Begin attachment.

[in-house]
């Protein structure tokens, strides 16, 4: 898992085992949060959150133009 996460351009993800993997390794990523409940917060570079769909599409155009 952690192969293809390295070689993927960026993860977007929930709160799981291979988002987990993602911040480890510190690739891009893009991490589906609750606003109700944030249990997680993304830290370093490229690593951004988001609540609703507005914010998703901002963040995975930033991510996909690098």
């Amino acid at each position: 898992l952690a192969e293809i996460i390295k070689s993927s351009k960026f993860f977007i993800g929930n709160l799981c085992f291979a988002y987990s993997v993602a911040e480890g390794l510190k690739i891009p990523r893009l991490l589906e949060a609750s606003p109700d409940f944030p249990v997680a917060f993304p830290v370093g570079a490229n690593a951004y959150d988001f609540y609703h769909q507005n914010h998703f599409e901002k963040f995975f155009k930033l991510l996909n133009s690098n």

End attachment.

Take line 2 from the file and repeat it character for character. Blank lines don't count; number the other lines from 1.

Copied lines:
């Protein structure tokens, strides 16, 4: 898992085992949060959150133009 996460351009993800993997390794990523409940917060570079769909599409155009 952690192969293809390295070689993927960026993860977007929930709160799981291979988002987990993602911040480890510190690739891009893009991490589906609750606003109700944030249990997680993304830290370093490229690593951004988001609540609703507005914010998703901002963040995975930033991510996909690098």